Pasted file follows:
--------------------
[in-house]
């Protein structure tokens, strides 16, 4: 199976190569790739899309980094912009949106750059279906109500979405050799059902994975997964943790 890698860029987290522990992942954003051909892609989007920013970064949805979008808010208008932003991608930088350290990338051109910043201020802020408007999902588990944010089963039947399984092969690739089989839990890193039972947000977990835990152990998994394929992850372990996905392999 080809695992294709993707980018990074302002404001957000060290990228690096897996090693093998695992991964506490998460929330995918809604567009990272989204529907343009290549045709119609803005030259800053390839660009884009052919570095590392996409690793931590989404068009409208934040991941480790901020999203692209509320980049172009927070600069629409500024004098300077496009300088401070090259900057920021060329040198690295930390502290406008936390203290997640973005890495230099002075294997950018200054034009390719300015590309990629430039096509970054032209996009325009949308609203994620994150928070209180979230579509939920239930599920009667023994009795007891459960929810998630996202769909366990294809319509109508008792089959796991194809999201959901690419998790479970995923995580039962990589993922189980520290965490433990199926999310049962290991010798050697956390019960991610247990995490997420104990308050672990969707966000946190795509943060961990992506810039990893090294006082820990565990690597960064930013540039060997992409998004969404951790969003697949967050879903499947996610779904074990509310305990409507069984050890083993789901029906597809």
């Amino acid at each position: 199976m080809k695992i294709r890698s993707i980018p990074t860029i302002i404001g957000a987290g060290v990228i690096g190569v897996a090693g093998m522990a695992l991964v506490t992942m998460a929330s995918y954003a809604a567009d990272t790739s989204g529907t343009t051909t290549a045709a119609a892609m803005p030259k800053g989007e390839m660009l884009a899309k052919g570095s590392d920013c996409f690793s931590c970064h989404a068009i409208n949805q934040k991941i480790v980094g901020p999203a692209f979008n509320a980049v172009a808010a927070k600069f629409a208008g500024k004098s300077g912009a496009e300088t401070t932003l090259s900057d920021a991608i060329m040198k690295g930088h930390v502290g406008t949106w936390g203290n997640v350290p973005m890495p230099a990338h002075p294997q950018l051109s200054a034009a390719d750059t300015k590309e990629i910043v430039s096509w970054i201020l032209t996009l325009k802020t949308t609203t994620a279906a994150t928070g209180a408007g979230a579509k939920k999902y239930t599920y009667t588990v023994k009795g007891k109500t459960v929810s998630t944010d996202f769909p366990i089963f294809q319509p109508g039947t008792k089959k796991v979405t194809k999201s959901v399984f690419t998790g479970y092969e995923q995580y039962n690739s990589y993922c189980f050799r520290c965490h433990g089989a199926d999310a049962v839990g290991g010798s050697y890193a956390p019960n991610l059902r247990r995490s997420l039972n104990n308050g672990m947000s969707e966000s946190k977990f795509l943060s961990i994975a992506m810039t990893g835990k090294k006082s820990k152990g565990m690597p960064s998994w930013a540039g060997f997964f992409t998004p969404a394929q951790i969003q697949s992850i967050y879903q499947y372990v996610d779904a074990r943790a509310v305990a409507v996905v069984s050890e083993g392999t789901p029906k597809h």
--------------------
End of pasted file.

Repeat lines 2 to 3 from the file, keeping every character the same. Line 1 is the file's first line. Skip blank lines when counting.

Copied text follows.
């Protein structure tokens, strides 16, 4: 199976190569790739899309980094912009949106750059279906109500979405050799059902994975997964943790 890698860029987290522990992942954003051909892609989007920013970064949805979008808010208008932003991608930088350290990338051109910043201020802020408007999902588990944010089963039947399984092969690739089989839990890193039972947000977990835990152990998994394929992850372990996905392999 080809695992294709993707980018990074302002404001957000060290990228690096897996090693093998695992991964506490998460929330995918809604567009990272989204529907343009290549045709119609803005030259800053390839660009884009052919570095590392996409690793931590989404068009409208934040991941480790901020999203692209509320980049172009927070600069629409500024004098300077496009300088401070090259900057920021060329040198690295930390502290406008936390203290997640973005890495230099002075294997950018200054034009390719300015590309990629430039096509970054032209996009325009949308609203994620994150928070209180979230579509939920239930599920009667023994009795007891459960929810998630996202769909366990294809319509109508008792089959796991194809999201959901690419998790479970995923995580039962990589993922189980520290965490433990199926999310049962290991010798050697956390019960991610247990995490997420104990308050672990969707966000946190795509943060961990992506810039990893090294006082820990565990690597960064930013540039060997992409998004969404951790969003697949967050879903499947996610779904074990509310305990409507069984050890083993789901029906597809």
């Amino acid at each position: 199976m080809k695992i294709r890698s993707i980018p990074t860029i302002i404001g957000a987290g060290v990228i690096g190569v897996a090693g093998m522990a695992l991964v506490t992942m998460a929330s995918y954003a809604a567009d990272t790739s989204g529907t343009t051909t290549a045709a119609a892609m803005p030259k800053g989007e390839m660009l884009a899309k052919g570095s590392d920013c996409f690793s931590c970064h989404a068009i409208n949805q934040k991941i480790v980094g901020p999203a692209f979008n509320a980049v172009a808010a927070k600069f629409a208008g500024k004098s300077g912009a496009e300088t401070t932003l090259s900057d920021a991608i060329m040198k690295g930088h930390v502290g406008t949106w936390g203290n997640v350290p973005m890495p230099a990338h002075p294997q950018l051109s200054a034009a390719d750059t300015k590309e990629i910043v430039s096509w970054i201020l032209t996009l325009k802020t949308t609203t994620a279906a994150t928070g209180a408007g979230a579509k939920k999902y239930t599920y009667t588990v023994k009795g007891k109500t459960v929810s998630t944010d996202f769909p366990i089963f294809q319509p109508g039947t008792k089959k796991v979405t194809k999201s959901v399984f690419t998790g479970y092969e995923q995580y039962n690739s990589y993922c189980f050799r520290c965490h433990g089989a199926d999310a049962v839990g290991g010798s050697y890193a956390p019960n991610l059902r247990r995490s997420l039972n104990n308050g672990m947000s969707e966000s946190k977990f795509l943060s961990i994975a992506m810039t990893g835990k090294k006082s820990k152990g565990m690597p960064s998994w930013a540039g060997f997964f992409t998004p969404a394929q951790i969003q697949s992850i967050y879903q499947y372990v996610d779904a074990r943790a509310v305990a409507v996905v069984s050890e083993g392999t789901p029906k597809h």